The ‘girl who could do anything’ turned into the woman who did. As a country girl growing up on a farm in Western Australia, Ellen Cox was told she could do anything. The lifelong accountant took that message with her when, years later, she was asked to visit colleges and high schools to talk to young women about her career.
“I tried to challenge the students to see the world as their oyster,” she says. “I used to hold up a magazine or perhaps quote something out of an article and ask them if they saw themselves as the head of a public company.”
Cox, 76, is the granddaughter of a journalist. At the farm on which she grew up, her parents would sit the gifted youngster and her three sisters down at the kitchen table and read that day’s newspaper editorial. “I remember there being quite exciting discussions on the political issues,” she says. “My mindset was quite different to a lot of my friends and family.”
Volunteering is something Cox has done as far back as her memory stretches. It was just what you did as a kid in a small country town, she says, noting that her early days of community involvement were family ventures.
The retiree, who is stepping back from her voluntary work to travel, has been a member of Zonta International for more than 30 years. The service group involves professional women working together to advance the status of women.
Cox could almost fill a book with her volunteering adventures. She has served on the Western Australian small claims tribunal, been on the governing council of Curtin University, was treasurer of the Harvey Art Galley and, more recently, was part-time manager and treasurer of the Yarloop Historic Steam Museum in Western Australia.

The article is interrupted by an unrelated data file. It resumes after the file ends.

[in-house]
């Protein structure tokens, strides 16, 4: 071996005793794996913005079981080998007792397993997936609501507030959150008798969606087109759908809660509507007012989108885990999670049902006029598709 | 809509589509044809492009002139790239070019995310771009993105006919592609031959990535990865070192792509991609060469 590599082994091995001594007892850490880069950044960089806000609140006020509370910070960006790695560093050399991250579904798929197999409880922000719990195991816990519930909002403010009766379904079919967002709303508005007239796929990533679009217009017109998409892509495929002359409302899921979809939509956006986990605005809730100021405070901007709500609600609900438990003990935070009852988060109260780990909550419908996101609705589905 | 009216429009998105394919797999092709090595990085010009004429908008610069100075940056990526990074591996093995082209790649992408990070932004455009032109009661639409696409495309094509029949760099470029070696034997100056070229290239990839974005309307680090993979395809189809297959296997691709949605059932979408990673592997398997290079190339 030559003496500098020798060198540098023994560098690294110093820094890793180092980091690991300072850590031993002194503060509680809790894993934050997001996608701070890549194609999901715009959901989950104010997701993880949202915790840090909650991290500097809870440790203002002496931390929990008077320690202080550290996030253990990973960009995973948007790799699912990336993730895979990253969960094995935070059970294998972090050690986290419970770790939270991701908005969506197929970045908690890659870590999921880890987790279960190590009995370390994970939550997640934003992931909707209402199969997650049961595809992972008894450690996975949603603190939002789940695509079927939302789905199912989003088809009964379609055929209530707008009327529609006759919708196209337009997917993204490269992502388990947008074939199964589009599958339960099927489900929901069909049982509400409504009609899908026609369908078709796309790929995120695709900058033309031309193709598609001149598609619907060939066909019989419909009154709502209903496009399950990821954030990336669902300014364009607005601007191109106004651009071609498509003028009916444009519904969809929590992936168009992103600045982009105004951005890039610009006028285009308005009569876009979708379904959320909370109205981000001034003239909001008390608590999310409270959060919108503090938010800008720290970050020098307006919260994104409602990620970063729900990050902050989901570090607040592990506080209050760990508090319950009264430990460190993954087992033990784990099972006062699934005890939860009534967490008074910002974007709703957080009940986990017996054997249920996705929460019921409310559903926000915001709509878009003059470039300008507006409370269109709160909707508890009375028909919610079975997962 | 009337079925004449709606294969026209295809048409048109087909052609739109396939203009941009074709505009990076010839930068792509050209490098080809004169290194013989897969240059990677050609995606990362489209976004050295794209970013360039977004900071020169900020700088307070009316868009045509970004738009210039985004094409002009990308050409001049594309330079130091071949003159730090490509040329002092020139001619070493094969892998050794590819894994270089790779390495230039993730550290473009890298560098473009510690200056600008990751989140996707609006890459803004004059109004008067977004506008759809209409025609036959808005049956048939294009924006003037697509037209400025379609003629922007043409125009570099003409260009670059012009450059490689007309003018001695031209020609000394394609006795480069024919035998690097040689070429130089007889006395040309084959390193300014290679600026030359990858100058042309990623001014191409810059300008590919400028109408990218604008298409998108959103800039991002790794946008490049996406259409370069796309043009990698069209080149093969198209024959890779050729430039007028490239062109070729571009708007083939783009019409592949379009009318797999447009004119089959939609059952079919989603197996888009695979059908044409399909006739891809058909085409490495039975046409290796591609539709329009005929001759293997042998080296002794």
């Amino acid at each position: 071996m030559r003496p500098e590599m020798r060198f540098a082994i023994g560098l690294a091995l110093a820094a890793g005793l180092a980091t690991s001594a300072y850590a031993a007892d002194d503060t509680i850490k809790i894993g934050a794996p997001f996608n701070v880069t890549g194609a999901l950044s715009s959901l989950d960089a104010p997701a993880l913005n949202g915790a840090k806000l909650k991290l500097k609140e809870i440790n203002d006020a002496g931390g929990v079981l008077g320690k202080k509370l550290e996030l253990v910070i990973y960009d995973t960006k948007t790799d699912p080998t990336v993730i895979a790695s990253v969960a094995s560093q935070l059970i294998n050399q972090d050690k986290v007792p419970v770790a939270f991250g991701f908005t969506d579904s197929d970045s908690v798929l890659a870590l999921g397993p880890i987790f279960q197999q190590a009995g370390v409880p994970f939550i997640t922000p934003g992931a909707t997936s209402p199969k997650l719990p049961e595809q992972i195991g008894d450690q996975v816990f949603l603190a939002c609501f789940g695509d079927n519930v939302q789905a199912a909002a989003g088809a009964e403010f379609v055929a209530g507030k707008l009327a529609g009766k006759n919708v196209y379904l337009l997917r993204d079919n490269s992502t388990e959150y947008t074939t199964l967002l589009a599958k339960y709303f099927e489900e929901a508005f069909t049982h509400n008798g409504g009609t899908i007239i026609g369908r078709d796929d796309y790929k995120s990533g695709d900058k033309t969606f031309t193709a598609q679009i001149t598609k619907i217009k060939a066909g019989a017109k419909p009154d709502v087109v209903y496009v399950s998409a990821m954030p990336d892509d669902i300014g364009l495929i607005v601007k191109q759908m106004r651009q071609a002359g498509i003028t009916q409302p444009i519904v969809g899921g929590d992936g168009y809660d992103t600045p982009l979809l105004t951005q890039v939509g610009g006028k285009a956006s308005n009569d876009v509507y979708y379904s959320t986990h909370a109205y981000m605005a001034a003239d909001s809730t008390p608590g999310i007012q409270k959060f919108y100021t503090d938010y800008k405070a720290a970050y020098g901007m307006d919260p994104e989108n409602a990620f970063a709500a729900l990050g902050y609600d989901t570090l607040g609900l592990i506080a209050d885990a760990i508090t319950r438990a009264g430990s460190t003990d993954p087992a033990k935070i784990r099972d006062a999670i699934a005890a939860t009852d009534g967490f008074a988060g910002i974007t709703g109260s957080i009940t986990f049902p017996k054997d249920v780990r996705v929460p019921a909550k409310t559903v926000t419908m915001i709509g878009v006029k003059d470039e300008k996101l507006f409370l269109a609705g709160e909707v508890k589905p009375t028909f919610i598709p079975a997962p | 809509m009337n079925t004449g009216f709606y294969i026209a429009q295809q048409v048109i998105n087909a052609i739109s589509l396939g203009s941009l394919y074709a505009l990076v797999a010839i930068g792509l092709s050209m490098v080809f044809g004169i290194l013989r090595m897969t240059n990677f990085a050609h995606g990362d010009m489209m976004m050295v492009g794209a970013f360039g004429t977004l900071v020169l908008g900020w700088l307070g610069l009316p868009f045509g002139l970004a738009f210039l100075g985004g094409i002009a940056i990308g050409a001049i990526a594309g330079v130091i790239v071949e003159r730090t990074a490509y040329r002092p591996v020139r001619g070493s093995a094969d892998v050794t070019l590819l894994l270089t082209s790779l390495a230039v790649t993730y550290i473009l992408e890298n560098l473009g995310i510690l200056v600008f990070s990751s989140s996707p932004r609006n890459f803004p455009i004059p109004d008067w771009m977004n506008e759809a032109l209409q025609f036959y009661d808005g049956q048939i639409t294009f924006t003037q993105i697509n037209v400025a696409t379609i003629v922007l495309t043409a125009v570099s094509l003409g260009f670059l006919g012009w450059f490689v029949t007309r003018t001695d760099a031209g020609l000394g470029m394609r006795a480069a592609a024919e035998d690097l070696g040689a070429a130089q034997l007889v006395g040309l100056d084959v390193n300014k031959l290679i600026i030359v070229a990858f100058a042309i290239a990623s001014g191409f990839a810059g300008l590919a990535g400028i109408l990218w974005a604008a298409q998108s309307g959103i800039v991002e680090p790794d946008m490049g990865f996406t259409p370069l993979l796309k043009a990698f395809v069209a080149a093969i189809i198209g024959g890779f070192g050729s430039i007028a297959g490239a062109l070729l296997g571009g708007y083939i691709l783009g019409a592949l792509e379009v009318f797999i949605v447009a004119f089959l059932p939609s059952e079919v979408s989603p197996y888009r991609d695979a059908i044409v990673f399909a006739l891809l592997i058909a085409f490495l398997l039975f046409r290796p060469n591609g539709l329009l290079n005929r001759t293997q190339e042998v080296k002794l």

“It sounds as though I’ve done nothing else,” Cox jokes. “But believe me, it’s been a very balanced life … I’ve had lots of other exciting things happen too.”
One of those was running a successful accountancy practice with her late husband, Thomas Cox, for more than 30 years. The couple shared a passion for volunteering. Tom, who died from cancer 11 years ago, was heavily involved in Rotary International. “That was really our extracurricular thing, other than the children and sporting events,” Cox says.
The mother-of-two says she has never looked for recognition for her community work. Nevertheless Cox was “terribly thrilled” to receive an honorary doctorate of letters from Curtin University for her significant contribution to the university council and other important committees. She is also a life member of the Harvey Art Gallery and a CPA Fellow.
“At times you’re under so much pressure that you wonder ‘is this one you could drop off’?” she says. “But looking back, I’m very pleased I stuck with it all.”